When I sit down to interview someone I sometimes have a sense where things may lead, but inevitably interesting topics arise, sometimes based off a seemingly innocuous question. In Part I, which is below, I asked a familiar question: Do you find that the harder you worked the luckier you got? Judge Linn used this to discuss the importance of practicing law with integrity while managing to be a zealous advocate and without sacrificing civility. This theme carriers over into Part II of the interview and should, in my opinion, be mandatory reading for law students and associates. In fact, it is a good reminder for more senior attorneys who sometimes might lose sight of the forest for the trees.
On January 21, 2013, I interviewed Manny Schecter, Chief Patent Counsel for IBM. In Part I of the interview we discussed IBM’s commitment to remaining the top patenting company in the United States, their commitment to research and development and the process by which decisions are made on what patents to keep and which to let fall into the public domain.
In Part II of the interview, which is the final segment, we discuss how IBM keeps a watchful eye on the industry to learn from the mistakes of others, what the conversion to first to file will mean for IBM patents, how Watson is being deployed and David Kappos leaving the USPTO.
QUINN: Let me pick up on that for a minute. As you know we talk about this with some frequency, and I’ve always been interested in the IBM model because it’s successful. And I always try to tell small business, why would you ever try and pick a company that has not been successful and imitate them? And one of the things I keep thinking about more and more lately — I wonder whether one of the tricks in life and in business is to create systems of infrastructure that in some way save you from yourself. Realizing what you just said that even Babe Ruth is going to strike out. So even IBM no matter how careful you guys are are going to make some mistakes. But if you have the infrastructure in place and the processes and procedures in place to guard against that and to give you a longer horizon to let things develop, as the result of process you’re going to minimize those mistakes.
Kappos at the USPTO hosting a public meeting on Patents End2End (12/14/2012).
On January 15, 2013, I had the privilege to interview David Kappos one last time in his role as Under Secretary of Commerce for Intellectual Property and the Director of the United States Patent and Trademark Office. What follows is my exit interview with Director Kappos, where we reflect on his time at the USPTO, all that he has accomplished and the legacy that he will leave behind.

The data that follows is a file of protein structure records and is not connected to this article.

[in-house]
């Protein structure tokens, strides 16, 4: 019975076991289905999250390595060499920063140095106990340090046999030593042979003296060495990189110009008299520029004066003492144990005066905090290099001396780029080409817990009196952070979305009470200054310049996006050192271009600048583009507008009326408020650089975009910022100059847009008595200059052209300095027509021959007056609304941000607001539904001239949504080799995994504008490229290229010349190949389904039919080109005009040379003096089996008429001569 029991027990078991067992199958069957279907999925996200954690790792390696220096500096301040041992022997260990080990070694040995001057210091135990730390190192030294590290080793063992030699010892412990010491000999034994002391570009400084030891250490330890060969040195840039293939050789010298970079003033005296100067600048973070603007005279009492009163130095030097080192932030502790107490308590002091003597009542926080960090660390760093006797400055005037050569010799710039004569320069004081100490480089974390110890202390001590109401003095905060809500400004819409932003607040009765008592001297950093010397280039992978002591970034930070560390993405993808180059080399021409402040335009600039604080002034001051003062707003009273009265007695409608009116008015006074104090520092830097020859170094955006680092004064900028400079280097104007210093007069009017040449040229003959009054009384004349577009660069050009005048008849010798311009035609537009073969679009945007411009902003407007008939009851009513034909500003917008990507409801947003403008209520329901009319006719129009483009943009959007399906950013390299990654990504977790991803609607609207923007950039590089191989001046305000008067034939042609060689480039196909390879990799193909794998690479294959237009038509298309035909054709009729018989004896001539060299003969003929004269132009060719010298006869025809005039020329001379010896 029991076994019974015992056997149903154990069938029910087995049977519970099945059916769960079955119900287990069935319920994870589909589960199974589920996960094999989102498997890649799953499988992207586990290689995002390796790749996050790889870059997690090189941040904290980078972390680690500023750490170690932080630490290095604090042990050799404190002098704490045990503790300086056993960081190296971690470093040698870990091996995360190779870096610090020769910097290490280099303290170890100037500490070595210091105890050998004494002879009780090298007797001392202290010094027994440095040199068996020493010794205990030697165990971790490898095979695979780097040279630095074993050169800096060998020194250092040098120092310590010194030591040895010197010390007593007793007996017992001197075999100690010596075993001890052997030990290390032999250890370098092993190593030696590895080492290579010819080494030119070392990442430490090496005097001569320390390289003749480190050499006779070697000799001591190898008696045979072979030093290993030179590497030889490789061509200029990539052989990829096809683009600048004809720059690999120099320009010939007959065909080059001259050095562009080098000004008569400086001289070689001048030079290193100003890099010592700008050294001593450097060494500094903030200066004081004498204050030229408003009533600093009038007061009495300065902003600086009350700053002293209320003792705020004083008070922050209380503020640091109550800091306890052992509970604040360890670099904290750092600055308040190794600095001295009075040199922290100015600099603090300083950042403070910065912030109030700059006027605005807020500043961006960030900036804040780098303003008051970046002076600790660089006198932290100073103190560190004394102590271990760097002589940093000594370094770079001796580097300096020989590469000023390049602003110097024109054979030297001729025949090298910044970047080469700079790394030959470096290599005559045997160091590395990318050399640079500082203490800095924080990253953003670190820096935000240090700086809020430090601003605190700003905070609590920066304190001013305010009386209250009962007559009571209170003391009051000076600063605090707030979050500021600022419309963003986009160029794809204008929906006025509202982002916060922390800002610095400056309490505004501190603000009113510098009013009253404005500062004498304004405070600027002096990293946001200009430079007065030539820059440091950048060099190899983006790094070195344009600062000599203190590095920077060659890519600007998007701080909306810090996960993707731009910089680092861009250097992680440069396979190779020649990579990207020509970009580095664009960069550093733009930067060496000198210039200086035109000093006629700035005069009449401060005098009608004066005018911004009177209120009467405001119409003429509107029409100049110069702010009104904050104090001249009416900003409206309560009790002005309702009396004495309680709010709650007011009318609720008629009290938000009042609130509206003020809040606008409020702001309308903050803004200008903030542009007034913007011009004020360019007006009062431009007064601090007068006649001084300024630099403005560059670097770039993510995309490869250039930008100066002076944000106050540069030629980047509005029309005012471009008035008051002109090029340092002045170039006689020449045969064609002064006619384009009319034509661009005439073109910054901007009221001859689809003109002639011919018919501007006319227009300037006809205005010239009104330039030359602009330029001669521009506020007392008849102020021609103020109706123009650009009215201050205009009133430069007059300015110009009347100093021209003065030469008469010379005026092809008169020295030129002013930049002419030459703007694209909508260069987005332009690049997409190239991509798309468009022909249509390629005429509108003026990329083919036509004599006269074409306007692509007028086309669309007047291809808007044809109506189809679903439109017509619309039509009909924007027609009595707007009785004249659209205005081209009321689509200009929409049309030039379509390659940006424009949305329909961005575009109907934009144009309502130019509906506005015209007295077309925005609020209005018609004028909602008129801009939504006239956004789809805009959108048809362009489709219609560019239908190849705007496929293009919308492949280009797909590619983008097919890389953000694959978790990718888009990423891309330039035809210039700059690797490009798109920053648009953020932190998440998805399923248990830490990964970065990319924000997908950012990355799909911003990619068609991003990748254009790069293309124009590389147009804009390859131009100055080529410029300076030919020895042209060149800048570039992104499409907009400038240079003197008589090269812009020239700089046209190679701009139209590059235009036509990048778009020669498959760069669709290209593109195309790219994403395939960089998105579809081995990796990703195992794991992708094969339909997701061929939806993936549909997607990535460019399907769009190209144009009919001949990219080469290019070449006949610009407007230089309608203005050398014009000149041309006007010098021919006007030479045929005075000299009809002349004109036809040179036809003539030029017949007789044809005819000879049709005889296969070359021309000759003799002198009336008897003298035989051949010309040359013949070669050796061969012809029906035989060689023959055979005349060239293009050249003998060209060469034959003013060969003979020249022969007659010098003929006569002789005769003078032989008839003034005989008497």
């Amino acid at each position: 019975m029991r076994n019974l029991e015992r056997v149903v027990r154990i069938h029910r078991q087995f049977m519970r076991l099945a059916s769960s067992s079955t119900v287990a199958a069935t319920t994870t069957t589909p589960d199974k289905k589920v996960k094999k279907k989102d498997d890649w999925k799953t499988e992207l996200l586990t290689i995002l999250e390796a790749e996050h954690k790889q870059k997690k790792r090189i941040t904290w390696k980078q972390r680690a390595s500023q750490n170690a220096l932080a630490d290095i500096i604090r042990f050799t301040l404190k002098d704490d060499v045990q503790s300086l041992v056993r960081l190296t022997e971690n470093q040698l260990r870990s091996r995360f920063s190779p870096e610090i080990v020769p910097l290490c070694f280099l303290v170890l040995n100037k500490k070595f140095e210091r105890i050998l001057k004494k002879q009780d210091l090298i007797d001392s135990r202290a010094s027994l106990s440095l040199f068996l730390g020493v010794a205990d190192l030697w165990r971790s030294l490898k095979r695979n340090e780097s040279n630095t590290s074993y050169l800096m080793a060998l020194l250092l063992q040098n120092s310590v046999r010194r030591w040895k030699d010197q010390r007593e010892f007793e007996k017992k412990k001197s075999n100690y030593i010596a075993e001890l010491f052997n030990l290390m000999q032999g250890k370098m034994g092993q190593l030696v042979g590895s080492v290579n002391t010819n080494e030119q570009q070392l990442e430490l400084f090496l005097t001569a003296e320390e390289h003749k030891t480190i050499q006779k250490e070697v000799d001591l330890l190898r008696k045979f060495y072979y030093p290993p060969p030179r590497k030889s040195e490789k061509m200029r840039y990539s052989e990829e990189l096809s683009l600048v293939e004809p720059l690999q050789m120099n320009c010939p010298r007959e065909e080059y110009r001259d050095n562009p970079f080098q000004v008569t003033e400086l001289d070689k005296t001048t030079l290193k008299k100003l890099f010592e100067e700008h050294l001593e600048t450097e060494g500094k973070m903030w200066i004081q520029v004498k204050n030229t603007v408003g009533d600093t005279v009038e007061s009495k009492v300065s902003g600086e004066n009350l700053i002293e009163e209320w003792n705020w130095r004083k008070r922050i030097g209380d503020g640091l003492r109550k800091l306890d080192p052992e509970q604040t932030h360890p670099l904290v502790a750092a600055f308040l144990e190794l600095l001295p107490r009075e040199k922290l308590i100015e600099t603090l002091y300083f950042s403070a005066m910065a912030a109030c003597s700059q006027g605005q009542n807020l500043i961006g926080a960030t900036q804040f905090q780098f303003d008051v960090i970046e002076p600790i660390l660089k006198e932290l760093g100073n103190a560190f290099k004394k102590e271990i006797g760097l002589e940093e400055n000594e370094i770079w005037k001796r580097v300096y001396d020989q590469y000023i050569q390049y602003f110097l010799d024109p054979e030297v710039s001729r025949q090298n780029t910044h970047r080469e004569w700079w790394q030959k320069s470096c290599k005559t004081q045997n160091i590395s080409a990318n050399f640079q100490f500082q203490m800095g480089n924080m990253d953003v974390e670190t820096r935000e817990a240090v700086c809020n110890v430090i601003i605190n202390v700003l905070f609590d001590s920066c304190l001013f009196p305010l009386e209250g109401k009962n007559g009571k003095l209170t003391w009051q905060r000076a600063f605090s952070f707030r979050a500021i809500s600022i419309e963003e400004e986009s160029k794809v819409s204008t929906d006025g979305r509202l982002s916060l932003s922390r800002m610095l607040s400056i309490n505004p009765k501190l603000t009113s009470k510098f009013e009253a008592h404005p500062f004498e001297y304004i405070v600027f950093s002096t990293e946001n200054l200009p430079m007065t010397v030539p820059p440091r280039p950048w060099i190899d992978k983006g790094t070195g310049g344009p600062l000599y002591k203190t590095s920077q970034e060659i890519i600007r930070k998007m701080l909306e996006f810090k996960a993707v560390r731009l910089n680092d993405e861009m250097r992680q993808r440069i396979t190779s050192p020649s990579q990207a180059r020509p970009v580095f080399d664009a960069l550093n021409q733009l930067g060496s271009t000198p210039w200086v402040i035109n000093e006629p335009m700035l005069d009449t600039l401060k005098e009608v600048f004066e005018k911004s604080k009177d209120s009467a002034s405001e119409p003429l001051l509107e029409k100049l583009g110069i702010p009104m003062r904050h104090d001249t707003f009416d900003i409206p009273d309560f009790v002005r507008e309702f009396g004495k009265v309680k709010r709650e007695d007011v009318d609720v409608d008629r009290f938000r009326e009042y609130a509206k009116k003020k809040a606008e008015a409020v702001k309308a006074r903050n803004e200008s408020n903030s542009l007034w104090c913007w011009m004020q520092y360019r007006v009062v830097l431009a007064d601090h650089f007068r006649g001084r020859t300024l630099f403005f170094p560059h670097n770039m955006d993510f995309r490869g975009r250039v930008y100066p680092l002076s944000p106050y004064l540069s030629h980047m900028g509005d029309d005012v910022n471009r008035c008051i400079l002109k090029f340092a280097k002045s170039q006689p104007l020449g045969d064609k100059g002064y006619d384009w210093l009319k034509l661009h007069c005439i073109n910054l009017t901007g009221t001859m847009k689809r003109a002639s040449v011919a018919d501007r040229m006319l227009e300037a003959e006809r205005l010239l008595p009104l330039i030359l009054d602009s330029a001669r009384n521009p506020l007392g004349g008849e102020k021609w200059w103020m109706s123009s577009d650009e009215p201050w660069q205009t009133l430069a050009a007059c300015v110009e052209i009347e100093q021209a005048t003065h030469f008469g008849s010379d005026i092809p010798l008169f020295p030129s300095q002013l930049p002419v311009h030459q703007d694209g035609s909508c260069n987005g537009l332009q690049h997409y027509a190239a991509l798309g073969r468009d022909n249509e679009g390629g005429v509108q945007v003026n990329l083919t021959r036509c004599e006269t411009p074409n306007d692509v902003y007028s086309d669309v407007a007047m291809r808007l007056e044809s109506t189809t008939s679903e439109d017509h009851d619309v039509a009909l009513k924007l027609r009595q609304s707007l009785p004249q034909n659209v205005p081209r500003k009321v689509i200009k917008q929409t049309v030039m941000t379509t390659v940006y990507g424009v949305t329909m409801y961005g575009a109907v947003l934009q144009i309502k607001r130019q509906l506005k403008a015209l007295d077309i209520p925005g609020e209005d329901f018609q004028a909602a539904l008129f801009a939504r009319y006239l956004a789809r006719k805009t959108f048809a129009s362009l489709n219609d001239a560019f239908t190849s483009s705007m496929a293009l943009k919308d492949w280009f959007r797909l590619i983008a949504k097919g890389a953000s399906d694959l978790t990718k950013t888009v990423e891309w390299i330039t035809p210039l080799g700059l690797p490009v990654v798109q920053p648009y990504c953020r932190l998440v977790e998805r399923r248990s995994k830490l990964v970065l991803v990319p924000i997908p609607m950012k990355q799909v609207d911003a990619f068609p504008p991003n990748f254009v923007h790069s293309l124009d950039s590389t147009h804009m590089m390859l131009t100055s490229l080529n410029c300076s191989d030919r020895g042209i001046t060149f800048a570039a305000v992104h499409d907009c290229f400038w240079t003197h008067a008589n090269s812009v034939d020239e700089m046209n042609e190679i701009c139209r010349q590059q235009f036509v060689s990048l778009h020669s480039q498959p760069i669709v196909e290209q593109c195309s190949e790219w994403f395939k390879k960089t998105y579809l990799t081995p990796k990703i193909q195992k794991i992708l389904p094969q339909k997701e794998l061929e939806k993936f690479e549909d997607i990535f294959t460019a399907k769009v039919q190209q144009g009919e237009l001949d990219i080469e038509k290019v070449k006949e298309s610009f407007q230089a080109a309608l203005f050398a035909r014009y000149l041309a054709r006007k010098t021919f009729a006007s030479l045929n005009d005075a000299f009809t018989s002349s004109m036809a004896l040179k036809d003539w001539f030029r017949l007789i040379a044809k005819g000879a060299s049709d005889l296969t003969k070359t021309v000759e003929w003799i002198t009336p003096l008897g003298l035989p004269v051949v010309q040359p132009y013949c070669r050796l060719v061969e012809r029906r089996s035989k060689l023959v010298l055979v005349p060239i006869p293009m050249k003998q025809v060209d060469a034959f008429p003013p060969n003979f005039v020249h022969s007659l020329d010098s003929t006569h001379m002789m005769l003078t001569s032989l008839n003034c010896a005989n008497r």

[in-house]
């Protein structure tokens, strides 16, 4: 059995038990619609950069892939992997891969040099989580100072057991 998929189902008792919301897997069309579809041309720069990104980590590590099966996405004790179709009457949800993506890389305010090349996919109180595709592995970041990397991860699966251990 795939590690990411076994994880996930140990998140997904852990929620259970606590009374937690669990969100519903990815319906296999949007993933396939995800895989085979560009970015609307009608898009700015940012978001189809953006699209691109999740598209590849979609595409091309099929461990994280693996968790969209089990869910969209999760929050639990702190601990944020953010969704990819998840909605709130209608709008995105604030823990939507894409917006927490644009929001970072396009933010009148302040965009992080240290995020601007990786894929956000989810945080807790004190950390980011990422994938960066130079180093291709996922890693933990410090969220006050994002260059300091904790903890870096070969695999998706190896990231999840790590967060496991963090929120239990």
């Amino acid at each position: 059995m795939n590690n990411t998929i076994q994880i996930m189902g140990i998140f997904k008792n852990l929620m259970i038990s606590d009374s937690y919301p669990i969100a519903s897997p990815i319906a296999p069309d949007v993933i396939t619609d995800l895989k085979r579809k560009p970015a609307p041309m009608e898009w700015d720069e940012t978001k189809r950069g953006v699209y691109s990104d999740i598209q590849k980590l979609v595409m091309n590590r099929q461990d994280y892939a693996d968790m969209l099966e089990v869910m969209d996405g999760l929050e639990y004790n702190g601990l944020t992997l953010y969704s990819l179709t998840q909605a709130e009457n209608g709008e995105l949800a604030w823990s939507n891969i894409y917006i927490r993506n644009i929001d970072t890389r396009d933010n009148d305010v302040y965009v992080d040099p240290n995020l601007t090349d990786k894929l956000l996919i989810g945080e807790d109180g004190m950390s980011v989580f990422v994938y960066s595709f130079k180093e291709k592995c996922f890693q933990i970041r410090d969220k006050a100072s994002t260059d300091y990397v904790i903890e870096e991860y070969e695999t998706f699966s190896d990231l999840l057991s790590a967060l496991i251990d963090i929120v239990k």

When conducting interviews I sometimes get a sense for whether the interview will be a good one once transcribed. Those who have helped me transcribe the interview and review it prior to publication (as we do with all interviews) tell me that this is a good interview. You will have to be the judge of that. I confess to being incapable of being objective.
Although I do write what I believe to be objective news articles from time to time, I am an opinion columnist. I am also an ardent believer in the patent system. The Kappos era at the USPTO also largely coincides with the time frame where I started to write daily (sometimes more). I attend public events at the USPTO and have interviewed Director Kappos several times and most of his top lieutenants. I have gotten to know Director Kappos and have seen first hand what his leadership has meant to not only the USPTO, but to the larger patent system in general. He has been a friend to the patent system and in my opinion is leaving the Patent Office far better than he found it. He will be sorely missed when he leaves at the end of the month, although he will leave with an excellent management team in place to carry forward the work for which he has laid the foundation.
Manny Schecter is Chief Patent Counsel for IBM, and someone who is always willing to take a pro-patent, pro-innovation position. For example, on Saturday, January 26, 2013, Schecter tweeted: “Mechanical logic = patent, electric circuit logic = patent, but no patent for software logic? Makes no sense – would be going backward!” Indeed, I agree with Schecter wholeheartedly. The patentability of software is one of the things I spoke with him about when I interviewed in on January 21, 2013.
The point of the interview was not to discuss software specifically, but when the conversation turned to how IBM is deploying Watson, the genius computer that dominated Jeopardy, the topic of software patents came up. What provoked my request for an interview, however, was news that for the twentieth straight year IBM has been the top patenting entity in the United States.